Is threat modeling a roadblock to application development?
Is threat modeling a roadblock for security in your organization when it should be an enabler? If it is, you’re not the only one. Traditional threat modeling is no longer meeting the needs of the modern development team that relies on speed and automation. How do organizations keep pace with the industry while growing their numbers?
To explore this, we’ve worked with standards communities, regulatory bodies, academic research, and some of the biggest companies in the world to develop an alternative perspective of how threat modeling can help drive security forward without creating a barricade. So is threat modeling a blocker? Yes.
But it doesn’t have to be.
Traditional threat modeling processes have blockers
We need to begin by looking at traditional threat modeling and pinpointing where slowdown occurs. No single model can account for every business case, so we see a large variety of them. At the same time, they each aim to accomplish a specific goal by either addressing a development phase, working with various levels of security expertise or producing unique outputs. This kind of granularity works well when you need an assortment of tools to address a variety of factors — but when a company increases in size or doubles the projects that require threat modeling, it’s no longer a realistic strategy. At the end of the day, traditional threat modeling is slow.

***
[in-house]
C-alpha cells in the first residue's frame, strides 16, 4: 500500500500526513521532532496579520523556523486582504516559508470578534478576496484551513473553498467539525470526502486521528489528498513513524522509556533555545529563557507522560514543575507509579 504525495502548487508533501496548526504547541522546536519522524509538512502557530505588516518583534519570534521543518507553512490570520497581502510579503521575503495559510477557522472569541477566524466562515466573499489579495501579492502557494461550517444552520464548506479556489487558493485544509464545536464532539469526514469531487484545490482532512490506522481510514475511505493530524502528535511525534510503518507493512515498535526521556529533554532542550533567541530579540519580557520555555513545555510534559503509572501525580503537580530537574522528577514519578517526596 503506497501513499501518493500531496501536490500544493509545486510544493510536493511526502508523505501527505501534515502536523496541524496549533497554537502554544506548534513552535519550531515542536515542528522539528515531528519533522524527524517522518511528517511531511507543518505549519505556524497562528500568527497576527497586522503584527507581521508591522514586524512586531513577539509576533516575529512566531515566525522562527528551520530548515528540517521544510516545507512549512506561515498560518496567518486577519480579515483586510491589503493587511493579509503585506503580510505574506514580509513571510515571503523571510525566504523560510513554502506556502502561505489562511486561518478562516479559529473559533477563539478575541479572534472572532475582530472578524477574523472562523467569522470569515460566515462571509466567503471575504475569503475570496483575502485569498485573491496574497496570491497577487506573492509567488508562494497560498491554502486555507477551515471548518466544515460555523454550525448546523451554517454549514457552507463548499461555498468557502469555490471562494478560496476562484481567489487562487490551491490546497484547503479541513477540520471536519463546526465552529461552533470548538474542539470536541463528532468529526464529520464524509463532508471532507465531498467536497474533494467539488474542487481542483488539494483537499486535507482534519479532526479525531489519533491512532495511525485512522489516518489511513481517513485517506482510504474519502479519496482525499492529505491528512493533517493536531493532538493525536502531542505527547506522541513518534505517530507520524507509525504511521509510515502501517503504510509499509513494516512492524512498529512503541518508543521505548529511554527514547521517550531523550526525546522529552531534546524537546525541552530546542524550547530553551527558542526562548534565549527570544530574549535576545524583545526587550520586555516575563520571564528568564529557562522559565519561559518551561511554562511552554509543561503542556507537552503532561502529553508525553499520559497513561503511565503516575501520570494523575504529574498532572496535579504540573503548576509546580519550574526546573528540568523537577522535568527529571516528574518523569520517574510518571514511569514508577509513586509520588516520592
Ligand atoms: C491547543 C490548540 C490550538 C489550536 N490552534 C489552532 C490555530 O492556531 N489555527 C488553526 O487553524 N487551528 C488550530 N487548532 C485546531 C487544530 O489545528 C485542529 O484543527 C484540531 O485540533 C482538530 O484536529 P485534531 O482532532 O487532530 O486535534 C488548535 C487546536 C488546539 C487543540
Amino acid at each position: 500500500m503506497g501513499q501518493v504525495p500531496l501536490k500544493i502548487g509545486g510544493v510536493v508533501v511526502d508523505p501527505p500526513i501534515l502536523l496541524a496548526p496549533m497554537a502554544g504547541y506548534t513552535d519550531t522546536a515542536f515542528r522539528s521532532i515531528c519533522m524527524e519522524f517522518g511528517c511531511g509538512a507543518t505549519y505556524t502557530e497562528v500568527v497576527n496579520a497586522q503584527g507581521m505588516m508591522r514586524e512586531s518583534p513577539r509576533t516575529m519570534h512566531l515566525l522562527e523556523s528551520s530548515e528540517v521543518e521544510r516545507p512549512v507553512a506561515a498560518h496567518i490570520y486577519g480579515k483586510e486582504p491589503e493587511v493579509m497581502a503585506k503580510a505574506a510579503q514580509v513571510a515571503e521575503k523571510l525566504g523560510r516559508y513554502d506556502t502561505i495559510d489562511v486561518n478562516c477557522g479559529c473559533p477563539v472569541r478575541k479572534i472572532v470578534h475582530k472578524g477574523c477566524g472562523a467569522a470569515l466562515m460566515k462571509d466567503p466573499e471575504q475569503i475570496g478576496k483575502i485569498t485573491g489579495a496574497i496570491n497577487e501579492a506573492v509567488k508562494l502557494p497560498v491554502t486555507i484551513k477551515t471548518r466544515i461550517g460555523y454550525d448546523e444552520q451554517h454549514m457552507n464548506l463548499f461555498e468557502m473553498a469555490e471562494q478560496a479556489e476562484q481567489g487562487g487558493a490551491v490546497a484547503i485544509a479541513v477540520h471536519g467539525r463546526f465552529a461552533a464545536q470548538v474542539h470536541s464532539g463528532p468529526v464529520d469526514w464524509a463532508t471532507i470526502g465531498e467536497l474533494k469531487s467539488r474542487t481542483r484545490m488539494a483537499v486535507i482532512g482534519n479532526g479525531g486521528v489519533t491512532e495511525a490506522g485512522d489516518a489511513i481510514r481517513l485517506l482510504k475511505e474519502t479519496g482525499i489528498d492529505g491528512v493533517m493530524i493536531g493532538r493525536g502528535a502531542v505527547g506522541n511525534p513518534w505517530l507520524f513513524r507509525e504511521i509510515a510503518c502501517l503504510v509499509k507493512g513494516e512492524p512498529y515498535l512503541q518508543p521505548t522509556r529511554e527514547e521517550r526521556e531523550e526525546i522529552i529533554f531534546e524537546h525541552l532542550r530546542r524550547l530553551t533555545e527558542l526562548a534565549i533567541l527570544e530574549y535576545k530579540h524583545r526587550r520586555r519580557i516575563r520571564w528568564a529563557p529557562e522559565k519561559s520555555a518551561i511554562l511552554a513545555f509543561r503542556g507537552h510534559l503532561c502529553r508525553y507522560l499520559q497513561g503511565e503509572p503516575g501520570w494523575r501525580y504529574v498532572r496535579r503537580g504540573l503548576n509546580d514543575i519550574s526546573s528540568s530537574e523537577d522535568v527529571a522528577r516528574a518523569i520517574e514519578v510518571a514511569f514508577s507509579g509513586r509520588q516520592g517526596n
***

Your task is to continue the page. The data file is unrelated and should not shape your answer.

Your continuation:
Developed formally or through collaboration
Easily integrates with Agile, DevOps, or Waterfall
Well-established or relatively new
Separation of concerns
Focus on software independent of either computation or platform
Traceability and testing
May focus more on testing and requirements
Some require extensive security knowledge
Output and reporting
Technical and nontechnical artifacts reach different audiences
Depth of security taxonomy
Extensive detail about required controls, or a high level assessment
Offensive or defensive about security
Table 1: Threat modeling approaches and their defining characteristics.
Traditional threat modeling and why slowdown happens
Each threat modeling approach has its strengths and weaknesses. Imagine how these approaches transfer to tens, hundreds, or thousands of projects. Through our conversations with large companies using threat modeling, we discovered that they preferred using data flow diagrams, checklists, and misuse cases for threat modeling. See the following table for a breakdown of their challenges and a summary of the resulting slowdown.
Data flow diagrams
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Data flow and block diagrams may become inconsistent with each other over time, and diagrams can become exponentially complex with each additional API node causing a network effect.
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Not all parts of an application can be addressed by one list, and it’s difficult to know if an application conforms to a list. Keeping lists updated is time-consuming and requires expertise.
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Misuse cases can become unreliable due to bias or exaggeration.